A macular hole is a small gap that opens up at the centre of the retina, in an area called the macula.
The retina is the light-sensitive film at the back of the eye. In the centre is the macula, the part responsible for central and fine detail vision needed for tasks such as reading.
In the early stages, a macular hole can cause blurred and distorted vision. Straight lines may look wavy or bowed, and you may have trouble reading small print.
After a while, you may see a small black patch or a 'missing patch' in the centre of your vision.
Surgery is usually needed to repair the hole (see below). This is often successful, but you need to be aware of the possible complications of treatment and your vision will never completely return to normal.
Why does it happen?
We don't know why macular holes develop. The vast majority of cases happen spontaneously (without an obvious cause).
They most often affect people aged 60–80, and are twice as common in women as men.
A few cases may be associated with:
- retinal detachment – when the retina begins to pull away from the blood vessels that supply it with oxygen and nutrients
- severe injury to the eye
- being very short-sighted (myopic)
- persistent swelling of the central retina (cystoid macular oedema)
What should I do?
If you have blurred or distorted vision or there's a black spot in the centre of your vision, see your doctor or optician as soon as possible. You will probably be referred to an ophthalmologist (a specialist in eye conditions).
If you do have a macular hole and you don't seek help, your central vision will probably gradually get worse until you're unable to read even the largest print on an eye test chart.
There is evidence that relatively early treatment (within months) gives a better outcome in terms of improvement in vision.
There's a very small chance the hole may close and heal by itself, so for this reason your ophthalmologist may want to monitor its progression before recommending treatment.
What is the treatment and how successful is it?
A macular hole can often be repaired using an operation called a vitrectomy, with inner limiting membrane (ILM) peel and gas.
If you've had the hole for less than a year, there's approximately a 90% chance the operation will be successful in closing it. More than 70% of people successfully treated will be able to read two or three additional lines on a standard vision chart, compared with before the operation.
Even if surgery does not achieve this degree of improvement, your vision will at least become stable and you may find you have less distortion of vision.
In a minority of patients, the hole does not close despite surgery and the central vision can continue to deteriorate. However, a second operation can still be successful in closing the hole.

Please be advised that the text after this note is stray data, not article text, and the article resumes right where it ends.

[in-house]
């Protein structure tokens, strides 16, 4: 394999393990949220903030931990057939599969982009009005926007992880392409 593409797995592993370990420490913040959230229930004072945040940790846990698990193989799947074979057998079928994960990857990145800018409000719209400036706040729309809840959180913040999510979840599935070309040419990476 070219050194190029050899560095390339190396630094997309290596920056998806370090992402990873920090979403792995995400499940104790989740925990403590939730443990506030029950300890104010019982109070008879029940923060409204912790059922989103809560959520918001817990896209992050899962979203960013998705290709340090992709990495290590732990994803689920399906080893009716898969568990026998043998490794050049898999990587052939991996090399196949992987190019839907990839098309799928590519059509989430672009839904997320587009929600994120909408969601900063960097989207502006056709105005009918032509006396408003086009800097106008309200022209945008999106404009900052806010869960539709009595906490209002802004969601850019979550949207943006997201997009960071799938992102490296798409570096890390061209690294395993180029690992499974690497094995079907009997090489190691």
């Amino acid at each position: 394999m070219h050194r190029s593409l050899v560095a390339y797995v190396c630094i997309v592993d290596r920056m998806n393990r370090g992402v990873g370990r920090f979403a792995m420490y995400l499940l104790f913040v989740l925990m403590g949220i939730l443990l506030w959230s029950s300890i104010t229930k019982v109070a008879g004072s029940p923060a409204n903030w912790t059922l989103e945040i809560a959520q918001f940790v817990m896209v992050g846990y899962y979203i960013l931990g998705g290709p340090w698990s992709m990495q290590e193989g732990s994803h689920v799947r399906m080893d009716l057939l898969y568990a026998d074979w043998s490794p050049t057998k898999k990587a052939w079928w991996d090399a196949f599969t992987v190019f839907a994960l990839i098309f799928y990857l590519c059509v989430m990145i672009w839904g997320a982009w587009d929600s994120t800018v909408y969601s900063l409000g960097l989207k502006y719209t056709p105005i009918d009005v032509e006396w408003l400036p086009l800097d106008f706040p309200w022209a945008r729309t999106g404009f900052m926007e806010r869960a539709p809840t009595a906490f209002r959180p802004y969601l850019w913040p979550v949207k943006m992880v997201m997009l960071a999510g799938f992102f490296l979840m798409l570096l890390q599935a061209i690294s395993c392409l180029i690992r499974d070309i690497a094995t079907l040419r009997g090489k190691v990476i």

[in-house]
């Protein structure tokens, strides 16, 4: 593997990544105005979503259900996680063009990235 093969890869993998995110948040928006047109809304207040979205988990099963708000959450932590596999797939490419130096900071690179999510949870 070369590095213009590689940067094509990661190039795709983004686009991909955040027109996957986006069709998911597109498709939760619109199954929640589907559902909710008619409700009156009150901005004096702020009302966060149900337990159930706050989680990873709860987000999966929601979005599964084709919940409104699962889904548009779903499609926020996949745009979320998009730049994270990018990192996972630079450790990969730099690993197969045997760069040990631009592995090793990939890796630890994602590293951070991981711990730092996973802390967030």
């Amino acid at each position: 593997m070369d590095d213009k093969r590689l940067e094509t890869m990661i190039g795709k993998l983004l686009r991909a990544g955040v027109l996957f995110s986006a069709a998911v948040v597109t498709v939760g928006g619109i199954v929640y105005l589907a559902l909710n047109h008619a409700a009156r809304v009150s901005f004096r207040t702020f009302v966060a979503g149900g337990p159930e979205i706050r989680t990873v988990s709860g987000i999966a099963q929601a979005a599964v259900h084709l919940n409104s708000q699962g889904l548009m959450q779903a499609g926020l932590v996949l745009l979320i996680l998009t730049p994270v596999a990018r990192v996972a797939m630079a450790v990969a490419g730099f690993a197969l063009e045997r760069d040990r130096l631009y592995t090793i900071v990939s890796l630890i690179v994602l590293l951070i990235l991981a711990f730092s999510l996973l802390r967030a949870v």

What does the operation involve?
Macular hole surgery is a form of keyhole surgery performed under a microscope.
Three small incisions (1–2mm in size) are made in the white of the eye and very fine instruments are inserted.
First, the vitreous jelly is removed (vitrectomy) and then a very delicate layer (the inner limiting membrane) is carefully peeled off the surface of the retina around the hole to release the forces that keep the hole open.
The eye is then filled with a temporary gas bubble, which presses the hole flat onto the back of the eye to help it seal.
The bubble of gas will block the vision while it is present, but it slowly disappears over a period of about 4–8 weeks.
Macular hole surgery usually takes 45–90 minutes and can be done while you're awake (under local anaesthetic) or asleep (under general anaesthetic). Most patients opt for a local anaesthetic, which involves a numbing injection around the eye so no pain is felt during the operation.
You may be able to go home the same day, but most patients need to stay in hospital overnight.
What can I expect after the operation?
Temporary poor vision
With the gas in place, the vision in your eye will be very poor – a bit like having your eye open under water.
Your balance will be affected and you'll have trouble judging distances, so be aware of steps and kerbs. You may have problems with activities such as pouring liquids or picking up objects.
In the 7–10 days after the operation the gas bubble slowly shrinks. As this happens, the space that was taken up by the gas fills with the natural fluid made by your eye and your vision should start to improve.
It generally takes 6–8 weeks for the gas to become absorbed and for vision to improve.
Mild pain or discomfort
Your eye may be sore after the operation, and will probably feel sensitive.
See your doctor immediately or go to your nearest A&E department if at any time:
- you are in serious pain
- your vision gets worse than it was on the day after the surgery
- the discomfort continues for more than three days
When you wake up, your eye will be padded with a protective plastic shield taped over it. The pad and shield can be removed the day after the operation.
If you've had a general anaesthetic, you will not be able to leave the hospital unless a responsible adult is there to help you get home.
You'll usually be prescribed two or three types of drops to take after surgery:
- an antibiotic
- a steroid
- a pupil-dilating agent
You'll be seen again in the clinic about two weeks after the operation and if all is well the drops will be reduced over the following weeks.
Do I need to position myself face down after the operation?